One of the reasons Herald Watch was created was in response to a letter which I submitted to the Herald. My letter was edited to remove a criticism of the paper itself and then published.
My beef then was how the Herald's editorial board used the words Miami and south Florida interchangeably while discussing poverty levels and the various remedies needed to improve them. I criticized the Herald because, while the City of Miami is undoubtedly one of the poorest cities in the country, it's not representative of south Florida or even dade county.
Well, Ana Menendez resorts to the same tactic in her latest column entitled While some indulge, let others eat cake. In the column, she juxtaposes the South Beach Wine and Food Festival with a meal being served at a homeless shelter. Her allegation is that the middle class in south Florida is being eliminated. The problem is that she uses statistics that only encompass the City of Miami.
In Miami, the numbers are more stark: In the same city where new condos sell for millions, one in three people older than 65 lives in poverty. Half of all families led by women are poor, as are 36 percent of the city's children. ''We're a city of extreme poverty and a city of extreme wealth,'' said Bruce Nissen, a labor professor at Florida International University.Ms. Menendez engages in a statistical "bait and switch". In response to an email from Herald Watch, Ms. Menendez confirmed that the statistics she cited refer to the City of Miami not Miami-Dade county or the region overall.
Here's the thing, Ms. Menendez may be right. The middle class may be disappearing from south Florida leaving us with a very wealthy upper class and lower class that's in poverty but there's no way of telling that from the statistics she cites because the City of Miami only represents 16% of the county's population. And that 16% is admittedly stratified. But there are a lot of middle class communities in the other municipalities and unincorporated parts of the County that make up the balance of the 84% that don't live in Miami. Hialeah, the second largest city in the county is, by and large, a middle class city.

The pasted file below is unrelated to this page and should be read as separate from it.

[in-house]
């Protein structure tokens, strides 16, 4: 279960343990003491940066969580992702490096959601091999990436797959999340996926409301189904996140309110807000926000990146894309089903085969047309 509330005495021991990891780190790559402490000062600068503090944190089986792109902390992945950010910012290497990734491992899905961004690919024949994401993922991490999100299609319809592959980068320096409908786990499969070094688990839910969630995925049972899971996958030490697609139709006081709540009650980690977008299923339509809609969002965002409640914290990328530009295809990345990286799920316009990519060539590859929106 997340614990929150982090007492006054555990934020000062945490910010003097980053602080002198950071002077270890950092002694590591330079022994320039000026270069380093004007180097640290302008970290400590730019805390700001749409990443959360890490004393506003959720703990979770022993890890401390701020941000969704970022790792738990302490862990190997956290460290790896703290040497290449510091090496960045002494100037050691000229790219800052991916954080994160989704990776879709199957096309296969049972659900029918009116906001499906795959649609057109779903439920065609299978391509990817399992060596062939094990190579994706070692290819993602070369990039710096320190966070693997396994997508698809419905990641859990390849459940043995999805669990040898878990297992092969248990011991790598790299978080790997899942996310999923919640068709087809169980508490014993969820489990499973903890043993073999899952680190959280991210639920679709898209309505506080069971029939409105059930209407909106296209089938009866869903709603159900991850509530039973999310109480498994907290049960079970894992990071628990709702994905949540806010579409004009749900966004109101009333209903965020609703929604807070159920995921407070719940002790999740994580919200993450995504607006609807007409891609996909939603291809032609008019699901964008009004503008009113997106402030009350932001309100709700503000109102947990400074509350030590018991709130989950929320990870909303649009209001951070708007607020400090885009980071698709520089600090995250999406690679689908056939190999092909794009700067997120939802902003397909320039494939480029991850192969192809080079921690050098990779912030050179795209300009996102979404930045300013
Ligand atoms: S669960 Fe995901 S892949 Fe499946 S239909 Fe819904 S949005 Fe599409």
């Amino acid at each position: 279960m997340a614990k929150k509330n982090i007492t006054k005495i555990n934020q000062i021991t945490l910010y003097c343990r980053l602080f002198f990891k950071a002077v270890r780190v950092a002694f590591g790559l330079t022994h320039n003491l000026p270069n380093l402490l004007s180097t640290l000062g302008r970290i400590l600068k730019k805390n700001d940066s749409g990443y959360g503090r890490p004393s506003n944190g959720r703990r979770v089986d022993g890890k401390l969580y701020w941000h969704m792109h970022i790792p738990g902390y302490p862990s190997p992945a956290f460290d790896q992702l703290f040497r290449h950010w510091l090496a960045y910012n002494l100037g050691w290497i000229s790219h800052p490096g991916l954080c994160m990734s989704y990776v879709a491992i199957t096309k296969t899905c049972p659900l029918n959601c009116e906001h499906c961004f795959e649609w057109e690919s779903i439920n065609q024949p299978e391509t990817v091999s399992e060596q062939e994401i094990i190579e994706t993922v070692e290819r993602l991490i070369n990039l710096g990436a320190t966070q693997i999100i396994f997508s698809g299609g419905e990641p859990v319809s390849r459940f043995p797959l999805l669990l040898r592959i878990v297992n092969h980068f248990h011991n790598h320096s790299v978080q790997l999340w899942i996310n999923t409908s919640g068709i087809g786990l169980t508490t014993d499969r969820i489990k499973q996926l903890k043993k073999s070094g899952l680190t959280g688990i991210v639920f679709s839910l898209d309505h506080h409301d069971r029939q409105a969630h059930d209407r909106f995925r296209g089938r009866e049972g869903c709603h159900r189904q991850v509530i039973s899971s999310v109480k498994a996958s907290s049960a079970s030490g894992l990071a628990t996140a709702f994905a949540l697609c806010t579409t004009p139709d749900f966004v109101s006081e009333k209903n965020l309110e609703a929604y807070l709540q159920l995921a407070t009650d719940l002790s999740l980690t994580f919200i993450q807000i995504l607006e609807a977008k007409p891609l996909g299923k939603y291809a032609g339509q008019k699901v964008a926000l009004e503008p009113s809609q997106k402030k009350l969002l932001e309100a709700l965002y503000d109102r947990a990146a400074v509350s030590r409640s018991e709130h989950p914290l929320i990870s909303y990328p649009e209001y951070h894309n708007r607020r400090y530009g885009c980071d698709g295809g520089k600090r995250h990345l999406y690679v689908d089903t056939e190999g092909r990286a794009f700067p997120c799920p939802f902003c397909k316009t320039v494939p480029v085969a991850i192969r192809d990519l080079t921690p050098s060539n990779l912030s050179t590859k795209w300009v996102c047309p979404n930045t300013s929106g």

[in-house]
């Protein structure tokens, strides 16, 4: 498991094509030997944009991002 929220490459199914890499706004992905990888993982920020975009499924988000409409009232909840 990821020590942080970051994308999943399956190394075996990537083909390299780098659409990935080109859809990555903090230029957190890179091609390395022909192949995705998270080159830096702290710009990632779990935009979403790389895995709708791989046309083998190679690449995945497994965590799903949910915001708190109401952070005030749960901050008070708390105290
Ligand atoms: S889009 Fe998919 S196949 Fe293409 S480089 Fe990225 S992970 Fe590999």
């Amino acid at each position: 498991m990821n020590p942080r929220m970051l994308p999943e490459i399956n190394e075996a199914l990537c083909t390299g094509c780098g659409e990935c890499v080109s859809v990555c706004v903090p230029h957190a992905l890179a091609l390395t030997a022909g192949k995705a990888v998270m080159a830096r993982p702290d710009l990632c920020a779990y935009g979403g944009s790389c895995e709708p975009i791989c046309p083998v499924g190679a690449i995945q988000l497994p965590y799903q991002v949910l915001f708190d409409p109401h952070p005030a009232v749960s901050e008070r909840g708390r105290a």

It's intuitive that as people escape poverty they tend to move out of poor areas. This obviously creates serious problems for cities like the City of Miami because the people that move out tend to be replaced by others that are poor that are looking for low-cost housing.
The point is this: If Miami were called something else, say Flagler City then Ana Menendez and the editorial board at the Herald would not be so quick to apply its economic indicators to the whole region or the county.
Setting that aside however Ms. Menendez also uses some faulty logic elsewhere in her column:
In the 1970s, the richest 20 percent accounted for 44 percent of the country's total income. By 2002, they accounted for 50 percent, according to census data. In the meantime, the poorest of the poor earned even less of their share.While the statistics above prove that the rich are getting richer relative to the entire population it simply ignores the possibility that everyone's incomes, rich and poor, rose during the periods of time analyzed. In other words it does not necessarily follow that because the rich got richer that the poor got poorer. An analysis of whether this indeed the case is outside of the scope of this blog but Ms. Menendez' manipulation of statistics and facts to "prove" something that may or may not be true is not.
Federal Reserve Chairman Ben Bernanke drew attention to the widening income disparity in a recent speech by noting that a full-time worker at the top of the wage scale now earns 4.7 times as much as a worker near the bottom -- up from 3.7 in 1979, The Associated Press reported.